Mar 13, 2001 8:32 AM

"It’s the same as college football shortly before the bowl games. If you take every one (underdog), you should make money. This does take the fun out of it because there is no handicapping involved. The fact is, a lot of (higher-seeded) teams have a big lead and then back off because they know they have so many games left to get to the finals."

The underdog strategy has held its own: a 48-48 record in the opening rounds of the past three seasons; 16-16 last year. Although it hasn’t been profitable for the past three seasons, several bettors aren’t going to pass it up before this year’s first round.

"There are a lot of overlays (for the favorite) on opening day," one bettor said. "People push up underdogs."

Besides that underdog strategy, another bettor pointed out the straight-up road record theory. In March 1998, Kentucky and Utah had the best straight-up road records during the regular season. Each advanced to the NCAA finals, with favored Kentucky winning. Ditto 1999, as Connecticut and Duke were the top two straight-up road teams in that order for the regular season. Underdog Connecticut went on to claim the title.

Another strategy is taking the No. 11 seed vs. the No. 6 seed for the first-round in all four regional brackets.

"You normally see the 11s knock out the 6s in that situation and the 10s knocking off the 7s," said Micah Roberts, race and sports book manager at Santa Fe Station. "Some of the more popular teams get in (as a higher seed), and teams that aren’t on TV as much get overlooked. They (the higher seeds) get it handed to them because they’re not taking these (lower-seeded) teams seriously.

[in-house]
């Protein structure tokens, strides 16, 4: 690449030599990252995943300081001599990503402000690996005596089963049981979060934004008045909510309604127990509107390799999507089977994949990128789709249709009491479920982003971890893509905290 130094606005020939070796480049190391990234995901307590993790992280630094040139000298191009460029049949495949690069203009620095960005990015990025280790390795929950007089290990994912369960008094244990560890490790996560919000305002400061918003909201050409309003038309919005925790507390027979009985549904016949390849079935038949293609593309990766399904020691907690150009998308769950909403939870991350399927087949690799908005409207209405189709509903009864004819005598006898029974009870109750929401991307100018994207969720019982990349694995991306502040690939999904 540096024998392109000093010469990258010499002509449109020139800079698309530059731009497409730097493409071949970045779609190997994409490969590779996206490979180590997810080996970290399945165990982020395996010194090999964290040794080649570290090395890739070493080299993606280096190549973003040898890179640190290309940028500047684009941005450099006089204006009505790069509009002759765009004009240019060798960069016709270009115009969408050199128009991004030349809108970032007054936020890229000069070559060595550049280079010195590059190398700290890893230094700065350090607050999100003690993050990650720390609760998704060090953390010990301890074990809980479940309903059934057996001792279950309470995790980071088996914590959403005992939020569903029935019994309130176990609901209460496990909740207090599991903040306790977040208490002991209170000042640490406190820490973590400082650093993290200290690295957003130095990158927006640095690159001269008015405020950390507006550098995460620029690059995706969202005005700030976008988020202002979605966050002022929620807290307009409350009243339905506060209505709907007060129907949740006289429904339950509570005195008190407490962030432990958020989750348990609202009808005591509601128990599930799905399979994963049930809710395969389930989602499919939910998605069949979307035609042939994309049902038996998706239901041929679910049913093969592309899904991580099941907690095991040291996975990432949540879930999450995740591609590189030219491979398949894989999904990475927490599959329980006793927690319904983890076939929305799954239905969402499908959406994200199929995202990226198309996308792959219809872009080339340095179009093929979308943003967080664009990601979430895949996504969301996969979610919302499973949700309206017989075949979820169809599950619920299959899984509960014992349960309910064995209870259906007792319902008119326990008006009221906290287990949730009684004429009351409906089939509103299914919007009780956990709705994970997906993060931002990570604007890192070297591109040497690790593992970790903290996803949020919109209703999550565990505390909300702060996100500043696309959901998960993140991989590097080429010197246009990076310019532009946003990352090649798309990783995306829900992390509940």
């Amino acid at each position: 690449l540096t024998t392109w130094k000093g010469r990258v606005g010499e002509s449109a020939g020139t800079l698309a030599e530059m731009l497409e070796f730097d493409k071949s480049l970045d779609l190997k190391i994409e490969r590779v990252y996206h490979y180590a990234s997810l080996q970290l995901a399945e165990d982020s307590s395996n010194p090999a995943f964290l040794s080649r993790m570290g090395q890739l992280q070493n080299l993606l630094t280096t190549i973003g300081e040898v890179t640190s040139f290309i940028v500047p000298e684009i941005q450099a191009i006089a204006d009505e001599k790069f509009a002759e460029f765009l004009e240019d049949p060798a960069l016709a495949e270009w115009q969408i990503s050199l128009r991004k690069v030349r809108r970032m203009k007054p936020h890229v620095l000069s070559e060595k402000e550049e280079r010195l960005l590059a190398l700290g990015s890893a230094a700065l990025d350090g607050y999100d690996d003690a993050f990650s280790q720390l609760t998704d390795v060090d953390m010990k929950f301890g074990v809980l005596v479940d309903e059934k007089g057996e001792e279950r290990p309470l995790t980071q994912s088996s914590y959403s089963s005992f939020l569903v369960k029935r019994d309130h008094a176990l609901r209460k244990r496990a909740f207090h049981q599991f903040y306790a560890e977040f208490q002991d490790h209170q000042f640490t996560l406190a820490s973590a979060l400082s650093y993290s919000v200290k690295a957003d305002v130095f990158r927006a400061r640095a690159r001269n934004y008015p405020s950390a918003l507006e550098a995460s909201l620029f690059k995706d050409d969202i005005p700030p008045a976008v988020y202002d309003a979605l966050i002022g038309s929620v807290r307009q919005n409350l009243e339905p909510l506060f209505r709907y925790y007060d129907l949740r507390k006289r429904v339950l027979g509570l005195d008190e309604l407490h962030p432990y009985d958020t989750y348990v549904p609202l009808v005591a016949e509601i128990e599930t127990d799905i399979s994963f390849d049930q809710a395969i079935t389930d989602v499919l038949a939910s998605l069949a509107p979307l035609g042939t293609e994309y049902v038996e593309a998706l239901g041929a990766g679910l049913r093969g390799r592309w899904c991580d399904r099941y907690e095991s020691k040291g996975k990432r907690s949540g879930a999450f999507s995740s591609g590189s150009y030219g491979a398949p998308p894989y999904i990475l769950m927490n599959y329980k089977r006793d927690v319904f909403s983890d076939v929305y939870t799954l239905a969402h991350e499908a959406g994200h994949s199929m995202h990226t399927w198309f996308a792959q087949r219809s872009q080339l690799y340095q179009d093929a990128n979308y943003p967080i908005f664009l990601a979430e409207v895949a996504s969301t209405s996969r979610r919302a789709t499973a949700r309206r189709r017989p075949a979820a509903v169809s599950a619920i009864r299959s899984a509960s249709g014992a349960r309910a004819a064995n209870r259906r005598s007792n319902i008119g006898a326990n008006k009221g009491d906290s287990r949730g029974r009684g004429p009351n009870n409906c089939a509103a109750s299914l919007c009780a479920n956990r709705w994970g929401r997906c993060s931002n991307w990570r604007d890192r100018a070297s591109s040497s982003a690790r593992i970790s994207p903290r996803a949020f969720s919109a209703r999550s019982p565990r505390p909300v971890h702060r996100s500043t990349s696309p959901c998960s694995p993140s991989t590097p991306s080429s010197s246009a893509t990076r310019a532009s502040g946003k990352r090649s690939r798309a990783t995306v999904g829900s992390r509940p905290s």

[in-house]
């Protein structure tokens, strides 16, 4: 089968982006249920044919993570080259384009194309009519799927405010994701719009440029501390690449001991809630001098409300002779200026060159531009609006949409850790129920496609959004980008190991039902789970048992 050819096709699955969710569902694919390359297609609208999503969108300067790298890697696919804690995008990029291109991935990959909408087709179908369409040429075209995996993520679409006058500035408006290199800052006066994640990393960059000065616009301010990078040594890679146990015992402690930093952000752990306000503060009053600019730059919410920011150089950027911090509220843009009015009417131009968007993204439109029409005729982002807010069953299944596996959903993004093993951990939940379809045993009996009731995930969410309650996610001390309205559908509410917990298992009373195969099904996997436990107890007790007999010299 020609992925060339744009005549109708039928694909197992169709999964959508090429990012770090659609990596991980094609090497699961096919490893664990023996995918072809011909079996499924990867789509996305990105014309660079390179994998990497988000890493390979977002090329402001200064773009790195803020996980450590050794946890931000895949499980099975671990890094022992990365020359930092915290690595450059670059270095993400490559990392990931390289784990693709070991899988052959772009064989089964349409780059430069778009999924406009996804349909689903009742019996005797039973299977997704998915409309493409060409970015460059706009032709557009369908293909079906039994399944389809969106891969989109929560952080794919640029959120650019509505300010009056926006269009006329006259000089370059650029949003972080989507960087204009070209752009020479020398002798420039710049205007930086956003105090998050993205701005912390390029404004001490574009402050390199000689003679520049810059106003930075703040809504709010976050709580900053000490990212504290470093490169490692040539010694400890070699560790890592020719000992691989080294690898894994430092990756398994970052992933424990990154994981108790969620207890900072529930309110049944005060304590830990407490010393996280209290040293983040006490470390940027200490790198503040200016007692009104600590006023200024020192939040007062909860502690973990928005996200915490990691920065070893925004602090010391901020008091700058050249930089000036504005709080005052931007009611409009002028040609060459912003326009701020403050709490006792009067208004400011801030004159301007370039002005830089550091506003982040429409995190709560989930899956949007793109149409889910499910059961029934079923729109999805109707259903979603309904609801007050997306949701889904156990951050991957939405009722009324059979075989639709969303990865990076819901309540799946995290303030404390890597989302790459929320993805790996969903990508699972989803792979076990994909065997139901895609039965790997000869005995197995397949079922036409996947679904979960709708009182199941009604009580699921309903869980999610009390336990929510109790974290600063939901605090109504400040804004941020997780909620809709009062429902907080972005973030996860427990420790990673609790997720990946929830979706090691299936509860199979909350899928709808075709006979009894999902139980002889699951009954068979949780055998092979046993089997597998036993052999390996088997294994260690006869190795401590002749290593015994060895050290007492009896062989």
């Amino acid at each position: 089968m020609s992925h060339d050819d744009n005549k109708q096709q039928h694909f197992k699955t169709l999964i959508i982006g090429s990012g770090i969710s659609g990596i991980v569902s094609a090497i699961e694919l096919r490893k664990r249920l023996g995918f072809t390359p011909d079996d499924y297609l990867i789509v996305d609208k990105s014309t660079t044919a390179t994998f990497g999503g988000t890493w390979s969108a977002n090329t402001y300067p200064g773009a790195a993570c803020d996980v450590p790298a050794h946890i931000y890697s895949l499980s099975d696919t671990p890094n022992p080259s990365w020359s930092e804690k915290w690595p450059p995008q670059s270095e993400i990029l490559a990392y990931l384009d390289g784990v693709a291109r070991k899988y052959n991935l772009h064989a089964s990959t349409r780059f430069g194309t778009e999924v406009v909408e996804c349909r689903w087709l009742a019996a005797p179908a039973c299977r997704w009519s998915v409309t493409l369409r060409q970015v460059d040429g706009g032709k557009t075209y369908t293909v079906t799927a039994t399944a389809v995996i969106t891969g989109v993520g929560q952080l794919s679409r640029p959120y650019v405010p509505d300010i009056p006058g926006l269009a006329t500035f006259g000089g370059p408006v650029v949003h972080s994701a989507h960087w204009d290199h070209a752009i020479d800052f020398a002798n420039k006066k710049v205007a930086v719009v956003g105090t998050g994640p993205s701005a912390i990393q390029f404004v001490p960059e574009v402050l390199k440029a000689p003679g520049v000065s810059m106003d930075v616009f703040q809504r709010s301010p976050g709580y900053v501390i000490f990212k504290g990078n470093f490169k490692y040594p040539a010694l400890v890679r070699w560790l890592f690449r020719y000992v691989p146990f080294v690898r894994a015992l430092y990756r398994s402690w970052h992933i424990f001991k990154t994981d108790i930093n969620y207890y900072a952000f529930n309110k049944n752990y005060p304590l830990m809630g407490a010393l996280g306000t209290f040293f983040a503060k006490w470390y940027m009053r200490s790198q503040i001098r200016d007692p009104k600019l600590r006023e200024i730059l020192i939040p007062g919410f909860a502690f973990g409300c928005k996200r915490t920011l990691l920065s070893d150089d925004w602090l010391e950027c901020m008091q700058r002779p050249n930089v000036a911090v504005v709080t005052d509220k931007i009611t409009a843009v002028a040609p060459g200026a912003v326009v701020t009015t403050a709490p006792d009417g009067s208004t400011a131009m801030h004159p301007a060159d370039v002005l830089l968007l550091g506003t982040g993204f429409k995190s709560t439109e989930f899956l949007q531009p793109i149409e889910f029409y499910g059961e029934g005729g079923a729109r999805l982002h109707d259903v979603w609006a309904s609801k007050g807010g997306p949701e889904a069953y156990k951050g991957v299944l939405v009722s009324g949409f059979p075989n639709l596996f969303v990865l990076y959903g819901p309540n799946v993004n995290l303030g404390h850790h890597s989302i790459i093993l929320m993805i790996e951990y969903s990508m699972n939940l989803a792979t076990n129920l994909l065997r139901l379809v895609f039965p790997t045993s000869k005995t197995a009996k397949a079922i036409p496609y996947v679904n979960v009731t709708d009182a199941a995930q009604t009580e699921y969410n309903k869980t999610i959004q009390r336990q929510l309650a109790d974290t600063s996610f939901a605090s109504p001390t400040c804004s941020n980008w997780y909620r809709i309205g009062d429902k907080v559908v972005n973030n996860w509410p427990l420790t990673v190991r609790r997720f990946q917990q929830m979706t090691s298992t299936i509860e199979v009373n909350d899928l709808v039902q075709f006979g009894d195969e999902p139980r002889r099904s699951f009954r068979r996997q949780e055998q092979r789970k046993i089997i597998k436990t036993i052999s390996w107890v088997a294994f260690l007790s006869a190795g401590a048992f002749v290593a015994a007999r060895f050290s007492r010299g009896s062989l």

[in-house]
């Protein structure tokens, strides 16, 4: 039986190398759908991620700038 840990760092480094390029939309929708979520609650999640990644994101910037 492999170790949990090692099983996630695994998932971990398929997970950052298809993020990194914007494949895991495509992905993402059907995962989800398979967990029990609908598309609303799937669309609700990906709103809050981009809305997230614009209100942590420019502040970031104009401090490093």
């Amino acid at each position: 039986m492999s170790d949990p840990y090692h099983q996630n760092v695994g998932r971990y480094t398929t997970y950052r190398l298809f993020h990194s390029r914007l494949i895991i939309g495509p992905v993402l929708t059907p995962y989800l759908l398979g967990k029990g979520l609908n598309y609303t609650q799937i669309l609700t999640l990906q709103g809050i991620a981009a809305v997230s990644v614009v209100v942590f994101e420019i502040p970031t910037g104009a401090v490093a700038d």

"You always see these match-ups. This is a popular one, with the No. 6 being (ranked) considerably (higher) over the No. 11."

Although the 6 vs. 11 strategy is one Roberts often notices, he notes that other strategies — blocked shots, steals and assist-to-turnover ratio — could be played from the first round on. Last year, in the four first-round match-ups, the No. 6 team went 3-1 straight up over No. 11.

Most bettors expressed interest in playing the entire tournament. One sports book director pointed out that such factors as conference strength and team match-ups have to be considered after the opening round. But caution is advised.

"For the quarters, you’d think the better teams are going to get there," said the anonymous director, "but this is not necessarily true for the last few years. The problem (for bettors) is, there’s a lot of parity."

Another problem is some strategies — like the underdog, regular season road record and No. 6 vs. No. 11 — weren’t profitable last March. That fact, according to one sports book director, shouldn’t drive sensible bettors away from a strategy that costs them nothing to use.

"Just look at the Web sites (of professional handicappers)," said the director. "Few of them are hardly winning."